The Faith Practices of Readiness & Resilience (Ken Pennings) 3/8/2020

Let’s practice “readiness” and “resilience,” knowing that the Holy Spirit is a very mysterious, sometimes scary, visitor at our door.

John 3:1-10

In church history, Lent was originally a time for preparing candidates for their baptisms at Easter. Those who were already baptized rehearsed with these candidates the counter-cultural values and practices of the kingdom of God– fasting, almsgiving and prayer rather than overindulgence, hoarding and greed. 

When the three of us pastors decided on a Lenten Preaching Series on “Faith Practices,” we immediately thought about the practices traditionally associated with the season of Lent – fasting, almsgiving, and prayer – but we wanted to introduce other practices as well.

Thus, Tammy Martens started our series last Sunday with “the practice of letting go.”

In future Sundays, others will speak about the practices of singing and digging in the dirt.

Today, I’d like to lift up the practices of “readiness” and “resilience.”

Some people are just naturally resilient, ready for anything. Nothing seems to phase them, alarm them, disturb them. They are by nature “unrattled,” “unruffled,” “unflustered.” They’re calm, cool and collected.

And if that’s you, I envy you! Because, for sure that’s not me!

You may be familiar with the ancient Sufi framework called the “enneagram.” The Enneagram (Ennea=9, Gram=Diagram) is a map for self-discovery and personal growth based on nine basic personality types. The Enneagram accurately and clearly describes why you think, feel and behave in particular ways based upon your core fears and core desires.

On the diagram, there are nine personality types. The one personality type that mystifies me the most is number nine – “the peaceful person.” And why? Because I’m number seven, the “Party Animal,” the “Enthusiast,” the one personality type that habitually looks for stimulation and satisfaction from outside of oneself. Nines aren’t looking for external stimulation and satisfaction. Instead, they find it deep within themselves. Huh! Aren’t people wired differently?!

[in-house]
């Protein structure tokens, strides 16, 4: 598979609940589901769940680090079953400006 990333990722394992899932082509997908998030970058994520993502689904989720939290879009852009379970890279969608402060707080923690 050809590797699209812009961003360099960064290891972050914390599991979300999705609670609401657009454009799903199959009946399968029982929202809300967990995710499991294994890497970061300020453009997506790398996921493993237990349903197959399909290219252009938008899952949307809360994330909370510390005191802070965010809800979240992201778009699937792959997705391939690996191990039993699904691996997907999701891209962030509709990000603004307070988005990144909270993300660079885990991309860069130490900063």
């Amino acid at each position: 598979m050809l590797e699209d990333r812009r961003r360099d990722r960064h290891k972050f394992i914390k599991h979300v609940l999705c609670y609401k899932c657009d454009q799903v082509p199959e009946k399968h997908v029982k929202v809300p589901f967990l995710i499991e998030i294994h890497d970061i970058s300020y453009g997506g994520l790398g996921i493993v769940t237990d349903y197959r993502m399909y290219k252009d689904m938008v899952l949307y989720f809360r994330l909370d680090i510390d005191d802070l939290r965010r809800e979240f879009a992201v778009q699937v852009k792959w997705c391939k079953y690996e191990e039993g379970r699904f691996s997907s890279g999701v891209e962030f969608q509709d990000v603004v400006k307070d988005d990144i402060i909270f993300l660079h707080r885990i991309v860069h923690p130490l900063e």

Unless you’re a nine, you, like me, need to really practice being resilient, ready for anything, able to take life as it comes!

I really started practicing “readiness” and “resilience” 22 years ago, when I suffered one major loss after another, and was quite literally coming unglued emotionally, psychologically and spiritually.

My partner John introduced me to the writings of Anthony DeMello, a Jesuit priest strongly influenced by eastern mysticism. Anthony taught me my life mantra, “Have no expectations. Rule out no possibilities.”

When one thing after another went wrong, and I would sink deeper and deeper into despair, John would gently ask me, “What were you expecting?” 

“Well, gee, what do you think I was expecting?” “I was hoping life wouldn’t be so hard on me!”

Eventually, after months and years of reciting my mantra, I began to realize that nothing was more important for me in life that to let go of attachments, have no expectations, rule out no possibilities, take life as it comes, and simply observe everything that happens – good, bad or indifferent – without attaching too much meaning to it.

For me, it was the way to peace.

But still I must practice!

About a month ago, Dan Rosmiller and Jeanne Moberly introduced the Java & Jesus group to a poem by Rumi called “Guest House.”

I’d like to share it with you now.

The Guest House

This being human is a guest house.

Every morning a new arrival.

A joy, a depression, a meanness,

some momentary awareness comes

as an unexpected visitor.

Welcome and entertain them all!

Even if they are a crowd of sorrows,

who violently sweep your house

empty of its furniture,

still, treat each guest honorably.

He may be clearing you out

for some new delight.

The dark thought, the shame, the malice,

meet them at the door laughing and invite them in.

Be grateful for whatever comes,

because each has been sent

as a guide from beyond.

 

To me, this poem is about “readiness” and “resilience.”

What do we do when a joy, a depression, a meanness shows up at our door? Are we ready for them! Let’s practice welcoming and entertaining them all!

What if a crowd of sorrows appears at our house? Are we ready for it! Let’s practice treating the crowd honorably!

What if a dark thought, a shame, or malice arrives?

Are we ready for them! Let’s practice meeting them at the door laughing and inviting them in.

And why? Because each has been sent as a guide from beyond.

There’s something quite similar about the way life shows up at our door, sometimes quite unexpectedly, and the way Holy Spirit shows up at our door, as a guide, or a teacher, from beyond.

Jesus explains to Nicodemus, “The wind blows where it chooses, and you hear the sound of it, but you do not know where it comes from or where it goes. So it is with everyone who is born of the Spirit.”